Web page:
DHARIA v. THE UNITED STATES et al

Filing 10

WHEREAS OPINION. Signed by Judge Susan D. Wigenton on 7/3/2024. (lag, )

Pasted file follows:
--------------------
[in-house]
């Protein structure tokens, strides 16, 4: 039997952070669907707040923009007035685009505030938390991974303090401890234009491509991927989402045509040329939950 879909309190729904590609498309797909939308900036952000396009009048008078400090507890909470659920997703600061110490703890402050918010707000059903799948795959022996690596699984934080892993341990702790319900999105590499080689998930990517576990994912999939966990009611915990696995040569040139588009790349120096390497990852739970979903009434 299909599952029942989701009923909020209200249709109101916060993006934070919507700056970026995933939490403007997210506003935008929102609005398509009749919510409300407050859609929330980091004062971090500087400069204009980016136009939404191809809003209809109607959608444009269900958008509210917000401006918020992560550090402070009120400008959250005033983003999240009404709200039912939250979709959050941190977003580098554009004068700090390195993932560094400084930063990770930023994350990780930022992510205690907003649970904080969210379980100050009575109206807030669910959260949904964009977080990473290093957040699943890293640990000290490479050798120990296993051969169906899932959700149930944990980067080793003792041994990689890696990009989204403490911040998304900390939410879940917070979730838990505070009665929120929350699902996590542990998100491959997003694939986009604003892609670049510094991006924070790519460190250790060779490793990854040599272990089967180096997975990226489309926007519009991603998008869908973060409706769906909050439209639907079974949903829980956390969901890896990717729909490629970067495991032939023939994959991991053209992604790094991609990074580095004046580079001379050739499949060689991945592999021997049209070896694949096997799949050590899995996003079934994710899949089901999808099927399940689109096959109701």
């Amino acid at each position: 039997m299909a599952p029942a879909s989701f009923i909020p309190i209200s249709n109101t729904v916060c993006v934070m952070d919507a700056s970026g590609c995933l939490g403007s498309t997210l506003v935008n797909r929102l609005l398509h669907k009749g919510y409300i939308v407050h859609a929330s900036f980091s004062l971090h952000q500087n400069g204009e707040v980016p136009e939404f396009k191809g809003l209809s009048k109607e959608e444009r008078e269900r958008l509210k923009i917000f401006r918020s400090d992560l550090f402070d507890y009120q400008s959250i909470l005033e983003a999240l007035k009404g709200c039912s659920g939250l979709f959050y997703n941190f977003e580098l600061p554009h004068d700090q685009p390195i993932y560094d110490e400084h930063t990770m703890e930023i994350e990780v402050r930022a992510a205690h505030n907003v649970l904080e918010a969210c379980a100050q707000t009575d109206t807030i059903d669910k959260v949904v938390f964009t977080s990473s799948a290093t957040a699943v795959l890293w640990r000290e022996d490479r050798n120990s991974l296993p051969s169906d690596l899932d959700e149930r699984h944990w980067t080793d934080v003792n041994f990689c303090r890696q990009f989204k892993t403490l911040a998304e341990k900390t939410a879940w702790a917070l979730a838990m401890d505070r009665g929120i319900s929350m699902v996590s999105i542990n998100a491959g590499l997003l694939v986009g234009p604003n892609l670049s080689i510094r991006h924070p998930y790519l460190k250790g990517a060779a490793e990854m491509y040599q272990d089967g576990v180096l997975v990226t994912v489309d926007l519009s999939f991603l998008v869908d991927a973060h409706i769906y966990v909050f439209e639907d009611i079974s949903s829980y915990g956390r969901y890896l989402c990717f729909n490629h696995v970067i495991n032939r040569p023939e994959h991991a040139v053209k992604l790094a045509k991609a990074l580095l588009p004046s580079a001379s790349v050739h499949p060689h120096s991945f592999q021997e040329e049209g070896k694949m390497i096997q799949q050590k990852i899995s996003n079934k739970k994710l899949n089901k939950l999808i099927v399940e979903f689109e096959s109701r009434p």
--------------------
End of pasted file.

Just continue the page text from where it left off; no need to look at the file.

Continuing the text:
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NOT FOR PUBLICATION UNITED STATES DISTRICT COURT FOR THE DISTRICT OF NEW JERSEY Civil Action No. 24-5915 (SDW) (LDW) RAJESH DHARIA, Plaintiff, WHEREAS OPINION v. July 3, 2024 UNITED STATES OF AMERICA, et al., Defendants. WIGENTON, District Judge. THIS MATTER having come before this Court upon pro se Plaintiff Rajesh Dharia’s (“Plaintiff”) Complaint (D.E. 1 (“Complaint”)) filed on May 7, 2024, and this Court having sua sponte reviewed the Complaint for sufficiency pursuant to Federal Rule of Civil Procedure (“Rule”) 12(h)(3); and WHEREAS it is difficult to make sense of the instant Complaint, but it seems to allege that the United States, the Federal Bureau of Investigation, and several American political figures—including former President George W. Bush, former Vice President Dick Cheney, and former Secretary of Defense Robert Gates—were involved in a bombing in Mumbai, India on July 11, 2006. (D.E. 1 at 1.) Plaintiff seeks relief in the following forms: the issuance of arrest warrants for John Doe, Jenny Doe, and an unnamed federal prosecutor; a default judgment against the United States; $1 septillion in damages; and an order for “America[’s s]urrender totally and unconditionally to [him].” (Id. at 2); and 1 WHEREAS Plaintiff does not have standing to pursue this action, and even if he did, the action raises a nonjusticiable political question; and WHEREAS Article III of the Constitution vests federal courts with the power of judicial review extending only to “Cases” and “Controverses.” U.S. CONST. art. III, § 2. This “case-orcontroversy requirement subsists through all stages of federal judicial proceedings, trial and appellate,” and is enforced though “‘several justiciability doctrines,’ which ‘include standing, ripeness, mootness, the political-question doctrine, and the prohibition on advisory opinions.’” Keitel v. Mazurkiewicz, 729 F.3d 278, 279–80 (3d Cir. 2013) (internal citations omitted). Because these doctrines implicate a court’s authority to decide a case, they may be raised sua sponte. See Kim v. Hanlon, 99 F.4th 140, 153 (3d Cir. 2024); Wayne Land & Min. Grp., LLC v. Del. River Basin Comm’n, 959 F.3d 569, 573–74 (3d Cir. 2020); and WHEREAS standing requires a plaintiff to demonstrate an “injury in fact, causation, and redressability.” Lance v. Coffman, 549 U.S. 437, 439 (2007) (citing Lujan v. Defenders of Wildlife, 504 U.S. 555, 560–61 (1992)). The Supreme Court has “consistently held that a plaintiff raising only a generally available grievance about government—claiming only harm to his and every citizen’s interest in proper application of the Constitution and laws, and seeking relief that no more directly and tangibly benefits him than it does the public at large—does not state an Article III case or controversy.” Id. (quoting Lujan, 504 U.S. at 573–74). Here, Plaintiff challenges military action that was allegedly taken by the United States, or its political actors, in India in 2006. Even accepting Plaintiff’s recitation of the facts as true, as this Court must, the Complaint still fails to sufficiently explain his Article III standing. In re Schering Plough Corp. Intron/Temodar Consumer Class Action, 678 F.3d 235, 243 (3d Cir. 2012) (“In evaluating whether a complaint adequately pleads the elements of standing, courts apply the standard of reviewing a complaint 2 pursuant to a Rule 12(b)(6) motion to dismiss for failure to state a claim: ‘Court[s] must accept as true all material allegations set forth in the complaint, and must construe those facts in favor of the nonmoving party.’” (alteration in original) (quoting Ballentine v. United States, 486 U.S. 806, 810 (3d Cir. 2007)); and WHEREAS “[t]he political question doctrine is a judicially created theory that limits the power of the federal courts to adjudicate certain types of claims.” In re Nazi Era Cases Against German Defendants Litig., 196 F. App’x 93, 97 (3d Cir. 2006). “[P]rimarily a function of the separation of powers,” id. (quoting Baker v. Carr, 369 U.S. 186, 210 (1962)), the political question doctrine “dictates that courts will not adjudicate political questions reserved for the executive or legislative branches,” Rodriquez v. 32nd Legislature of V.I., 859 F.3d 199, 205–06 (3d Cir. 2017) (collecting cases). The Supreme Court has identified six factors, any one of which may indicate the presence of a nonjusticiable political question: (1) a textually demonstrable constitutional commitment of the issue to a coordinate political department; (2) or a lack of judicially discoverable and manageable standards for resolving it; (3) or the impossibility of deciding without an initial policy determination of a kind clearly for nonjudicial discretion; (4) or the impossibility of a court’s undertaking independent resolution without expressing lack of the respect due coordinate branches of the government; (5) or an unusual need for unquestioning adherence to a political decision already made; (6) or the potentiality of embarrassment from multifarious pronouncements by various departments on one question. Harris v. Kellogg Brown & Root Servs., Inc., 724 F.3d 458, 465 (3d Cir. 2013) (quoting Baker, 369 U.S. at 217); and WHEREAS even if the facts in the Complaint are true, the foreign policy decisions described therein are political—not judicial—and thus cannot be reviewed by this Court. See, e.g., El-Shifa Pharm. Indus. v. United States, 607 F.3d 836, 842 (D.C. Cir. 2010) (“The political 3 question doctrine bars our review of claims that, regardless of how they are styled, call into question the prudence of political branches in matters of foreign policy or national security constitutionally committed to their discretion.”); Alperin v. Vatican Bank, 410 F.3d 532, 560 (9th Cir. 2005) (“We are not a war crimes tribunal. To act as such would require us to intrude unduly on certain policy choices and value judgments that are constitutionally committed to the political branches.” (cleaned up)). As the Supreme Court explained in Chicago & Southern Air Lines v. Waterman Steamship Corporation, [s]uch decisions are wholly confided by our Constitution to the political department of the government, Executive and Legislative. They are delicate, complex, and involve large elements of prophecy. They are and should be undertaken only by those directly responsible to the people whose welfare they advance or imperil. They are decisions of a kind for which the Judiciary has neither aptitude, facilities nor responsibility and have long been held to belong in the domain of political power not subject to judicial intrusion or inquiry. 333 U.S. 103, 111–12 (1948). That rationale applies with equal force here; therefore The Complaint is sua sponte DISMISSED WITHOUT PREJUDICE. An appropriate order follows. /s/ Susan D. Wigenton SUSAN D. WIGENTON, U.S.D.J. Orig: Clerk cc: Parties Leda D. Wettre, U.S.M.J. 4